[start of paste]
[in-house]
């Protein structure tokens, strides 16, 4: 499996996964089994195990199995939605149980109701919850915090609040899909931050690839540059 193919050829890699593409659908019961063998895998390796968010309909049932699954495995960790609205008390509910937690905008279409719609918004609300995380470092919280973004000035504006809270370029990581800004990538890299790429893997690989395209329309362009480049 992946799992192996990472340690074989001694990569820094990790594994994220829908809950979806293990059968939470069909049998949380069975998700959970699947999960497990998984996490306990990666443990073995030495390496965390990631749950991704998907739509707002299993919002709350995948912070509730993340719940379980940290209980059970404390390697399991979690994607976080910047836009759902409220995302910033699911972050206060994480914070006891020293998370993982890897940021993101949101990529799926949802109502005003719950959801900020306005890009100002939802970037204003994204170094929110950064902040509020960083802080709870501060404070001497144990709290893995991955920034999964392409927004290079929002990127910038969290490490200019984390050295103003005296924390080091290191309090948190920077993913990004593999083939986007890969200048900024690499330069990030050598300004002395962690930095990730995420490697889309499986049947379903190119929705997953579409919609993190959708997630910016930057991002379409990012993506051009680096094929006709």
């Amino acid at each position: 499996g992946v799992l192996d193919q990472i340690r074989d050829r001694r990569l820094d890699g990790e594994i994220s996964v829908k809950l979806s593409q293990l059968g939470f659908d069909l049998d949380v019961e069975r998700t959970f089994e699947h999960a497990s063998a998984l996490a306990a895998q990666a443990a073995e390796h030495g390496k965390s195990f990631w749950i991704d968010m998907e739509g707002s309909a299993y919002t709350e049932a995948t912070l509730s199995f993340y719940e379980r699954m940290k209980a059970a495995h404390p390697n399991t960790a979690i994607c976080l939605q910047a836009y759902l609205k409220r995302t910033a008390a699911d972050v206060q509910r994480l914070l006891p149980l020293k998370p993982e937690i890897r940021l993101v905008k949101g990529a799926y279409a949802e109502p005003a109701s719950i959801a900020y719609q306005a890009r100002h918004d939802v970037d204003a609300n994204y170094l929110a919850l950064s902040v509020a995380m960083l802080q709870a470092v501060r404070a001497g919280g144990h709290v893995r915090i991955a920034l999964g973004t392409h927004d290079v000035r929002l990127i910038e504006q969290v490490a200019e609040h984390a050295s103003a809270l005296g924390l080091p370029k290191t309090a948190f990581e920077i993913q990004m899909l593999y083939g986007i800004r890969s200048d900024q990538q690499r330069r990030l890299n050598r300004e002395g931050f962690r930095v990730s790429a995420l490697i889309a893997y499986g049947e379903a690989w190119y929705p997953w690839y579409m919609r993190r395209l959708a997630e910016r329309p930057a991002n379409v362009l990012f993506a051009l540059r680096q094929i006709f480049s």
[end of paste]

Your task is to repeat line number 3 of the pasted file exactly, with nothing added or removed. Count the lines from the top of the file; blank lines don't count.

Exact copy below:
């Amino acid at each position: 499996g992946v799992l192996d193919q990472i340690r074989d050829r001694r990569l820094d890699g990790e594994i994220s996964v829908k809950l979806s593409q293990l059968g939470f659908d069909l049998d949380v019961e069975r998700t959970f089994e699947h999960a497990s063998a998984l996490a306990a895998q990666a443990a073995e390796h030495g390496k965390s195990f990631w749950i991704d968010m998907e739509g707002s309909a299993y919002t709350e049932a995948t912070l509730s199995f993340y719940e379980r699954m940290k209980a059970a495995h404390p390697n399991t960790a979690i994607c976080l939605q910047a836009y759902l609205k409220r995302t910033a008390a699911d972050v206060q509910r994480l914070l006891p149980l020293k998370p993982e937690i890897r940021l993101v905008k949101g990529a799926y279409a949802e109502p005003a109701s719950i959801a900020y719609q306005a890009r100002h918004d939802v970037d204003a609300n994204y170094l929110a919850l950064s902040v509020a995380m960083l802080q709870a470092v501060r404070a001497g919280g144990h709290v893995r915090i991955a920034l999964g973004t392409h927004d290079v000035r929002l990127i910038e504006q969290v490490a200019e609040h984390a050295s103003a809270l005296g924390l080091p370029k290191t309090a948190f990581e920077i993913q990004m899909l593999y083939g986007i800004r890969s200048d900024q990538q690499r330069r990030l890299n050598r300004e002395g931050f962690r930095v990730s790429a995420l490697i889309a893997y499986g049947e379903a690989w190119y929705p997953w690839y579409m919609r993190r395209l959708a997630e910016r329309p930057a991002n379409v362009l990012f993506a051009l540059r680096q094929i006709f480049s």